That pattern of getting behind the wheel and driving became a habit for the couple and their growing family. In 1955, their daughter, Barbara, arrived, followed by Betty Jo in 1957, Michael in 1962 and Mitchell in 1964.
“When we got married we made a commitment to have a vacation every year,” Dolores said. “And we did it every year – we still do.”
These were no trips to Europe or luxury cruises. Instead, their vacations were just like their honeymoon – they got into their car and drove, often with no set destination in mind.
Leo said a tight budget didn’t stop the family outings. “We didn’t have any money, but gas was cheap. We’d buy a package of wieners and buns; take some condiments and maybe some chips and a can of pop a piece.”
They took the back roads and byways and discovered great camping spots. After setting up a tent, they’d roast the hot dogs over the campfire. Leo said, “We’d sing corny songs with a reel-to-reel tape recorder.”
Dolores smiled. “Our kids loved it!”
In 1969, they packed their family up for an even bigger adventure. The couple had been active for many years at Chester Community Church and felt that they needed to further their knowledge. After arranging a leave of absence from Kaiser, the family traveled to Saskatchewan, Canada, to attend Millar Memorial Bible Institute. For three years they studied at the school, returning to work in Spokane Valley during the summer breaks.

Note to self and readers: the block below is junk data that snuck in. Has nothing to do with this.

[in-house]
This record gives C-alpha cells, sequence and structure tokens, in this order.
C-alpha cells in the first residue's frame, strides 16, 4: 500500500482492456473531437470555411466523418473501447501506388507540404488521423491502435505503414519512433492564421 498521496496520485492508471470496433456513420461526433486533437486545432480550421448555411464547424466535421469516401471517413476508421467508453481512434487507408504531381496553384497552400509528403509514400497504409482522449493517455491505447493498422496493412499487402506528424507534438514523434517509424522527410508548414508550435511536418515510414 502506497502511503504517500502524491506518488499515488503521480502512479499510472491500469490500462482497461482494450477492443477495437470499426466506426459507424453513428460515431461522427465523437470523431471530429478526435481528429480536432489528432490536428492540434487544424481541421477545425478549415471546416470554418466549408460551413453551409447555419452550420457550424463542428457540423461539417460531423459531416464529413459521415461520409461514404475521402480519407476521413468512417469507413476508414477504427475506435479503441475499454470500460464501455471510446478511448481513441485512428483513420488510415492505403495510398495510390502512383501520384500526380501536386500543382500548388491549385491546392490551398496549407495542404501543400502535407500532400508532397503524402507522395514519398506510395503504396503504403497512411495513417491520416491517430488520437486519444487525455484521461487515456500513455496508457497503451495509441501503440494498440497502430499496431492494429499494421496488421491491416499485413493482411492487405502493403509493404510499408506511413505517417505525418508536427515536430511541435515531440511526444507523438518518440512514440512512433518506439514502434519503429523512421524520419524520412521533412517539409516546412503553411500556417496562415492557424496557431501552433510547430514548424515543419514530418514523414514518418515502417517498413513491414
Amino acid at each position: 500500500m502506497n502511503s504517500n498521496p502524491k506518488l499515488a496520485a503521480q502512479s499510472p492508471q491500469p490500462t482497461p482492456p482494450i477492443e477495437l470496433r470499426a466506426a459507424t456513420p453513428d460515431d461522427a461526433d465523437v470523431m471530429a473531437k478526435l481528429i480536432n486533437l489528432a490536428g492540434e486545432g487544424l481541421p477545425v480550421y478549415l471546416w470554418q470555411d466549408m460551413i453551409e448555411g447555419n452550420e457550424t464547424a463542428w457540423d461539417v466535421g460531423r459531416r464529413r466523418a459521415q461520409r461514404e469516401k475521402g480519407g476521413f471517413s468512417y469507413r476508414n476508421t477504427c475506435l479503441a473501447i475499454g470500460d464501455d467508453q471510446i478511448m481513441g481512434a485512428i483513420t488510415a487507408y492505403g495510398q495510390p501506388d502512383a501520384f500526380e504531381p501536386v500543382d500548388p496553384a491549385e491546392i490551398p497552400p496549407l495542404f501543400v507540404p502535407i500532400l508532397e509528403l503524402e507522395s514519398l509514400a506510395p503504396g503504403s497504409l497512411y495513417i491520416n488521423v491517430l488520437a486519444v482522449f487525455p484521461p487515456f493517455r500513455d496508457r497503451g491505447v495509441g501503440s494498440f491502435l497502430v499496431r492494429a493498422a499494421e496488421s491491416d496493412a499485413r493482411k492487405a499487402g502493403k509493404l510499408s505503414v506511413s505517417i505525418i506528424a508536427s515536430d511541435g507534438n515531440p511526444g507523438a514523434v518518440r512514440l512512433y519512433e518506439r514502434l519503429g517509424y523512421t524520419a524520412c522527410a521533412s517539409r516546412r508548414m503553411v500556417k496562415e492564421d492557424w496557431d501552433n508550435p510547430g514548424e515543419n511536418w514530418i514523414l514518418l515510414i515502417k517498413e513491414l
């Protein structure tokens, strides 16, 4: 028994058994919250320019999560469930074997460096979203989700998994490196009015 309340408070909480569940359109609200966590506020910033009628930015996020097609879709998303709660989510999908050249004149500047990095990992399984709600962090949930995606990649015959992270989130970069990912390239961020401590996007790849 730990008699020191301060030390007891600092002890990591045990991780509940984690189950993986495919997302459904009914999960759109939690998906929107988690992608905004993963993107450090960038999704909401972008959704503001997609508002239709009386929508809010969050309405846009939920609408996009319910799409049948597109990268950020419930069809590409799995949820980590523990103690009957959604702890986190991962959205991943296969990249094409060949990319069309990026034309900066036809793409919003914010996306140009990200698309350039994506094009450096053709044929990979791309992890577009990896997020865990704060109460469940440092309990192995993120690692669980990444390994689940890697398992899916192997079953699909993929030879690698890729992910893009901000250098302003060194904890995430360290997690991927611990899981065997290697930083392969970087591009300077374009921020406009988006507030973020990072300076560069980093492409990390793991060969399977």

Upon graduation, Leo accepted an invitation to pastor the Chester church. He led the church for 14 years and worked full-time at Kaiser, as well.
Memories of those happy times gave them strength when their son, Michael, 42, died from complications of Crohn’s disease in 2006.
“He lived with us for 10 to 12 years,” Dolores said. “He was such a part of us. His death was the hardest thing we’ve faced.”
Leo nodded. “When Mike was here the room was alive. It was different when he was gone.”
They found comfort in their deep faith and in a familiar activity. Shortly after Mike’s death, they got into the car and drove to Canada to spend time with their daughter, who’d settled there with her family.
The Bollmans have seen many changes throughout their six decades of marriage, but some things stay the same – old friendships for example. Each month they enjoy lunch with classmates from Chester Elementary School at a Spokane Valley restaurant.
Dolores, 77, said the secret to a lasting marriage is to “remember you’re on the same team and work side by side.”
Leo agreed and added, “Don’t allow wedges to grow between you. Swallow your pride and solve your problems.”
He still can’t explain what it was about Dolores that captivated him so many years ago. “There was no doubt in my mind that she was mine,” he said. “We could talk for hours about everything.
And 60 years later they still haven’t run out of things to talk about. Dolores said, “We just love each other.”